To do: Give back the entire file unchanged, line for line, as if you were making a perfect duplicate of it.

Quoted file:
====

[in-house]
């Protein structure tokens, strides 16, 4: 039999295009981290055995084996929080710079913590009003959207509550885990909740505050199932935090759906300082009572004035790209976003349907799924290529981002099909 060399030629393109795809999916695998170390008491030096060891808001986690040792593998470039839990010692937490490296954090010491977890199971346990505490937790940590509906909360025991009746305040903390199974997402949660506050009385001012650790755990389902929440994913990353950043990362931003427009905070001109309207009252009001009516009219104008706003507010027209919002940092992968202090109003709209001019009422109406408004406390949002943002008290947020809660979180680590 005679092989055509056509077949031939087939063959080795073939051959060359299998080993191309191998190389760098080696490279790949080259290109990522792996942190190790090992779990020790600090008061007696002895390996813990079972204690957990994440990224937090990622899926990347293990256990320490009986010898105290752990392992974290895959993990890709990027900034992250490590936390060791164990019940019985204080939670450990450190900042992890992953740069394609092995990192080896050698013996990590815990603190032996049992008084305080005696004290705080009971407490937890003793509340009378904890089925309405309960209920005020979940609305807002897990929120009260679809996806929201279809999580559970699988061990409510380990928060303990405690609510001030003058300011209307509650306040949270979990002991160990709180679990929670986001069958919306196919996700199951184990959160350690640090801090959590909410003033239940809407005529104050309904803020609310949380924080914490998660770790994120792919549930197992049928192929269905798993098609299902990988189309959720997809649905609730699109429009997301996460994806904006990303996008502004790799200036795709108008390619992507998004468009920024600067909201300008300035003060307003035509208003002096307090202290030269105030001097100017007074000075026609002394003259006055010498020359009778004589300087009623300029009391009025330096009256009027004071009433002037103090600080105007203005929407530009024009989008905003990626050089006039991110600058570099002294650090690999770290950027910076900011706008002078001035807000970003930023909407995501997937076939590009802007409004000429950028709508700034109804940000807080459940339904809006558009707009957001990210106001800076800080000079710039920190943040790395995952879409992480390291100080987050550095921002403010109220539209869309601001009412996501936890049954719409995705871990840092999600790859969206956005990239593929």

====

[in-house]
């Protein structure tokens, strides 16, 4: 039999295009981290055995084996929080710079913590009003959207509550885990909740505050199932935090759906300082009572004035790209976003349907799924290529981002099909 060399030629393109795809999916695998170390008491030096060891808001986690040792593998470039839990010692937490490296954090010491977890199971346990505490937790940590509906909360025991009746305040903390199974997402949660506050009385001012650790755990389902929440994913990353950043990362931003427009905070001109309207009252009001009516009219104008706003507010027209919002940092992968202090109003709209001019009422109406408004406390949002943002008290947020809660979180680590 005679092989055509056509077949031939087939063959080795073939051959060359299998080993191309191998190389760098080696490279790949080259290109990522792996942190190790090992779990020790600090008061007696002895390996813990079972204690957990994440990224937090990622899926990347293990256990320490009986010898105290752990392992974290895959993990890709990027900034992250490590936390060791164990019940019985204080939670450990450190900042992890992953740069394609092995990192080896050698013996990590815990603190032996049992008084305080005696004290705080009971407490937890003793509340009378904890089925309405309960209920005020979940609305807002897990929120009260679809996806929201279809999580559970699988061990409510380990928060303990405690609510001030003058300011209307509650306040949270979990002991160990709180679990929670986001069958919306196919996700199951184990959160350690640090801090959590909410003033239940809407005529104050309904803020609310949380924080914490998660770790994120792919549930197992049928192929269905798993098609299902990988189309959720997809649905609730699109429009997301996460994806904006990303996008502004790799200036795709108008390619992507998004468009920024600067909201300008300035003060307003035509208003002096307090202290030269105030001097100017007074000075026609002394003259006055010498020359009778004589300087009623300029009391009025330096009256009027004071009433002037103090600080105007203005929407530009024009989008905003990626050089006039991110600058570099002294650090690999770290950027910076900011706008002078001035807000970003930023909407995501997937076939590009802007409004000429950028709508700034109804940000807080459940339904809006558009707009957001990210106001800076800080000079710039920190943040790395995952879409992480390291100080987050550095921002403010109220539209869309601001009412996501936890049954719409995705871990840092999600790859969206956005990239593929």